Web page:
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13 / The Body

Adam and Eve Banished from Paradise
Adam and Eve Banished from Paradise
Artist / Origin Masaccio (Italian, 1401–28)
Region: Europe
Date ca. 1427
Material Fresco
Medium: Painting
Location Brancacci Chapel, Santa Maria del Carmine, Florence, Italy
Credit Courtesy of Bridgeman Art Library

Additional Resources

Ken Shulman. Anatomy of a Restoration: The Brancacci Chapel. New York: Walker, 1991.

Havelock, Christine Mitchell. The Aphrodite of Knidos and her Successors: A Historical Review of the Female Nude in Greek Art. Ann Arbor: University of Michigan Press, 1995.

Hersey, George L. The Evolution of Allure: Sexual Selection from the Medici Venus to the Incredible Hulk. Cambridge, MA: MIT Press, 1996.

Spike, John T. Masaccio. New York: Abbeville Press, 1996.

Turner, Richard N. Renaissance Florence. Upper Saddle River, NJ: Prentice Hall, 2005 reissue.

Adam and Eve Banished from Paradise

» Masaccio (Italian, 1401–28)

Masaccio’s Adam and Eve Banished from Paradise, executed around 1427, is one of a series of frescoes in the Brancacci Chapel in Santa Maria del Carmine, Florence.

Located on one side of the entrance arch to the chapel, Masaccio’s Banishment depicts a hovering angel driving Adam and Eve from the gates of Paradise into a barren world. The calm countenance of the angel contrasts with the emotional anguish displayed by the fleeing Adam and Eve. Adam hides his eyes behind clutched hands, his mouth appears contorted, and his body contracts even as he strides forward into the unknown. Even though Eve’s gesture of hiding her genitals and breasts in shame is based on the classical sculpture of the Venus pudica, her strained eyes and open mouth convey a sense of real human suffering.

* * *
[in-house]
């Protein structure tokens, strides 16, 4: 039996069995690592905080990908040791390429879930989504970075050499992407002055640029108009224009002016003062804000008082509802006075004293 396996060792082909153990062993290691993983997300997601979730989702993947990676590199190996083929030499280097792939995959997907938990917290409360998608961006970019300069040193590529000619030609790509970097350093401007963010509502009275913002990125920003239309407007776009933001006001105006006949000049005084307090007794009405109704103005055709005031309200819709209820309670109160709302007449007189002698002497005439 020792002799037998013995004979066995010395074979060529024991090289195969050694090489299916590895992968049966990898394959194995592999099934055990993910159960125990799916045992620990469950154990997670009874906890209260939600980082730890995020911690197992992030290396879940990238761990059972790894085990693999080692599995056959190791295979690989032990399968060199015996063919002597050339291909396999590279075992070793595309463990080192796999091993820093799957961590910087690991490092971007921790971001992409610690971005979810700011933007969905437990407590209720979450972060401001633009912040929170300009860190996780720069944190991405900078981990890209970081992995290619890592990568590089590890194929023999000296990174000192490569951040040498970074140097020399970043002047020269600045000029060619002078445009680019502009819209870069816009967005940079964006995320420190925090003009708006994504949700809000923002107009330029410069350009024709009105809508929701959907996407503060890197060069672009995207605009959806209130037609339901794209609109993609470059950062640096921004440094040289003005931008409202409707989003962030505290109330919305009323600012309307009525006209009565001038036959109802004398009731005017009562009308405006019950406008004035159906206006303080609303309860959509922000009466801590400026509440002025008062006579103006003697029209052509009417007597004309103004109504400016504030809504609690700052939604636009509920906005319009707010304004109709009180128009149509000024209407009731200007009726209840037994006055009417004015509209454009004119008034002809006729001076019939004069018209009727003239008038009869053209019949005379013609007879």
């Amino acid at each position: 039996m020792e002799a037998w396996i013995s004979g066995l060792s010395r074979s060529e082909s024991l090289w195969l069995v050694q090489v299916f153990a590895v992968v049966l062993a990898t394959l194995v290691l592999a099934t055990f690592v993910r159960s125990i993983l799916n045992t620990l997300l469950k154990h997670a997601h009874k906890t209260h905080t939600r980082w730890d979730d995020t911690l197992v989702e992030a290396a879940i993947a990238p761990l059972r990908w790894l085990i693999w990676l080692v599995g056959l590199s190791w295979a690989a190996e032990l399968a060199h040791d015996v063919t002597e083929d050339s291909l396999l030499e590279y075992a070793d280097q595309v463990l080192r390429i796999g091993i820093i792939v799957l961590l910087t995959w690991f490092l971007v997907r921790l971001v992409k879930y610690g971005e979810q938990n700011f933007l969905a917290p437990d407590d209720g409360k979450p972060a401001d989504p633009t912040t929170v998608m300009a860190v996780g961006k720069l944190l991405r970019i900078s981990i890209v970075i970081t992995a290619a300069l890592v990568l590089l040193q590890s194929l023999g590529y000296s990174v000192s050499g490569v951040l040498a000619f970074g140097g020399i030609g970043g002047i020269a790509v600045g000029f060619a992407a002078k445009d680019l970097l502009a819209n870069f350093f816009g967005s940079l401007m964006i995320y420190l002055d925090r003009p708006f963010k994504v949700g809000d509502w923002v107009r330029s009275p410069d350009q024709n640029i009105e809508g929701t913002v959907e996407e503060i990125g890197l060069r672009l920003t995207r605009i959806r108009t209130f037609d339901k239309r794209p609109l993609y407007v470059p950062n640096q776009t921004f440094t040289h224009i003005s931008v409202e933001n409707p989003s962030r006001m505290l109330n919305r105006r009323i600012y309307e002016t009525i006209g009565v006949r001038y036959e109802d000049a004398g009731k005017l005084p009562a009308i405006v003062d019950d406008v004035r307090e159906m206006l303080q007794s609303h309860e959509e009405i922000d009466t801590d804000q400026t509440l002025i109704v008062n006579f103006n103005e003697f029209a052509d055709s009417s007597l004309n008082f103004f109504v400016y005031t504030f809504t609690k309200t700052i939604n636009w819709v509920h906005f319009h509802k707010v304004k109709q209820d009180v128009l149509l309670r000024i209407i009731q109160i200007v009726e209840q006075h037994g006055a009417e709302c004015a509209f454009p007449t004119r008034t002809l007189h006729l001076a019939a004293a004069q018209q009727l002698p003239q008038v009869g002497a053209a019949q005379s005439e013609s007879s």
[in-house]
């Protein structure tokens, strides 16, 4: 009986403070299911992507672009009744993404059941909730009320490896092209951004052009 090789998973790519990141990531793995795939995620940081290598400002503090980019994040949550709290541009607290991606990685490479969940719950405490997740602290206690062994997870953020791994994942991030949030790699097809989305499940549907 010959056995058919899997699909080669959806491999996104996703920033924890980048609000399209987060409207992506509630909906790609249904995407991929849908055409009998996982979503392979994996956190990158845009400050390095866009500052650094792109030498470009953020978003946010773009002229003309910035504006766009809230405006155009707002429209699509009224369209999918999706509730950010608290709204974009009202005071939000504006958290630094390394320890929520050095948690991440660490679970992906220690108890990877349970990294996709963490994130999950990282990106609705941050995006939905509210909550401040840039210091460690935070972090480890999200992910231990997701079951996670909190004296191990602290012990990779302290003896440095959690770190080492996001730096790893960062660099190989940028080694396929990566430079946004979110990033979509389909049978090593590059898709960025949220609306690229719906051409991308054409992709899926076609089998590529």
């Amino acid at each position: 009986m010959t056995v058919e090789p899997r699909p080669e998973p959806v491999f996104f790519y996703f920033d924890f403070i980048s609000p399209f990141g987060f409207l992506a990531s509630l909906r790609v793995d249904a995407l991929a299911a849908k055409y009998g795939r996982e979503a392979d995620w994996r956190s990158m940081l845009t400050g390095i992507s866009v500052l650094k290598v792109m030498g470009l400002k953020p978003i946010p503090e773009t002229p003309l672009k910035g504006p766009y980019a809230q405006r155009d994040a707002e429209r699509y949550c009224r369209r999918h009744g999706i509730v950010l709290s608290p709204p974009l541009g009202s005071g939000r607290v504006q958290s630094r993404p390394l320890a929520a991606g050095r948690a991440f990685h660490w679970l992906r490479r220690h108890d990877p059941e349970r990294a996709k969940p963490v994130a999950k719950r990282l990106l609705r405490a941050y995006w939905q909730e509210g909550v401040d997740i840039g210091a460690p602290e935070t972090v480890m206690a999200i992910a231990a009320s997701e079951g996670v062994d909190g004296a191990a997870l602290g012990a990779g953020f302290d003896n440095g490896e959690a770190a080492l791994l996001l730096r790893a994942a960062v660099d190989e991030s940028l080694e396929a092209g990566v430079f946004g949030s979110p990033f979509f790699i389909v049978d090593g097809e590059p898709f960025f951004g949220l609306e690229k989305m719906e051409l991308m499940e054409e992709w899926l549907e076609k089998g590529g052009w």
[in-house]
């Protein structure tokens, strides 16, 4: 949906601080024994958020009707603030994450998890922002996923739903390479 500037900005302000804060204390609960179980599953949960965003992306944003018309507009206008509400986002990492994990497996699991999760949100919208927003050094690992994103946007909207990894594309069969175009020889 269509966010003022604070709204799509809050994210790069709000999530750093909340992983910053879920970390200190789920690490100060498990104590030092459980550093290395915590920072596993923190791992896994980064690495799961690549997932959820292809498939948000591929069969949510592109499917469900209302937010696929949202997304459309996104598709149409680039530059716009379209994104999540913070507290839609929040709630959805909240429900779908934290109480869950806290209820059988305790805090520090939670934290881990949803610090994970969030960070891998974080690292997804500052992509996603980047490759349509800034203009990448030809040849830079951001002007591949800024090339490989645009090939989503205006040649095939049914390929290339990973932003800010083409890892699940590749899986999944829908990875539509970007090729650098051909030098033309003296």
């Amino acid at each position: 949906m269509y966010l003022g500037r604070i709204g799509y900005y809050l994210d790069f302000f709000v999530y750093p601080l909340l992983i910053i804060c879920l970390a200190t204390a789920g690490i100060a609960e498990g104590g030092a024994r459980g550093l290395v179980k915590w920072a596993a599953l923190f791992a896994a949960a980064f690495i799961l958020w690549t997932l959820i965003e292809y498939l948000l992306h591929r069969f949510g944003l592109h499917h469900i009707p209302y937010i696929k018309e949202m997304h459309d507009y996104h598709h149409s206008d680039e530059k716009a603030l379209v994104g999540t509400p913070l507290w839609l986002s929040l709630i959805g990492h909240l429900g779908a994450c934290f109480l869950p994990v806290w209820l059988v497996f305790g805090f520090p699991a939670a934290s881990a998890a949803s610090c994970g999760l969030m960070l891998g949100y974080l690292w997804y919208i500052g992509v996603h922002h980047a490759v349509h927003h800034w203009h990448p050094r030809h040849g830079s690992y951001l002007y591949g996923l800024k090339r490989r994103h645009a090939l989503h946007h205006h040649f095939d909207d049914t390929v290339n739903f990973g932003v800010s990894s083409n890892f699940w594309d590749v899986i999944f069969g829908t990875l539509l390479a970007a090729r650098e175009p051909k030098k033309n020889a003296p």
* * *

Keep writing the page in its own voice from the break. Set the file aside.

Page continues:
The painting demonstrates a new kind of naturalistic figural representation that was developing in contemporary sculpture, but had no precedent in painting. As Masaccio precisely renders the psychological turmoil of his figures, he also depicts their bodies with incredible delicacy, playing with light and shadow to reveal the contours of their forms.

Masaccio’s work represents the moment when Adam and Eve, having disobeyed God by tasting fruit from the Tree of Knowledge, lose their innocence, becoming suddenly aware of their naked bodies. Eve’s attempt to cover herself emphasizes her culpability in the Fall, while Adam conceals his emotional reaction, rather than his exposed body. During the conservative Counter-Reformation in Italy (ca. 1670), both figures were deemed inappropriate and their genitals were painted over with leafy branches. In the 1980s, during an extensive restoration, the frescoes were returned to their original state.

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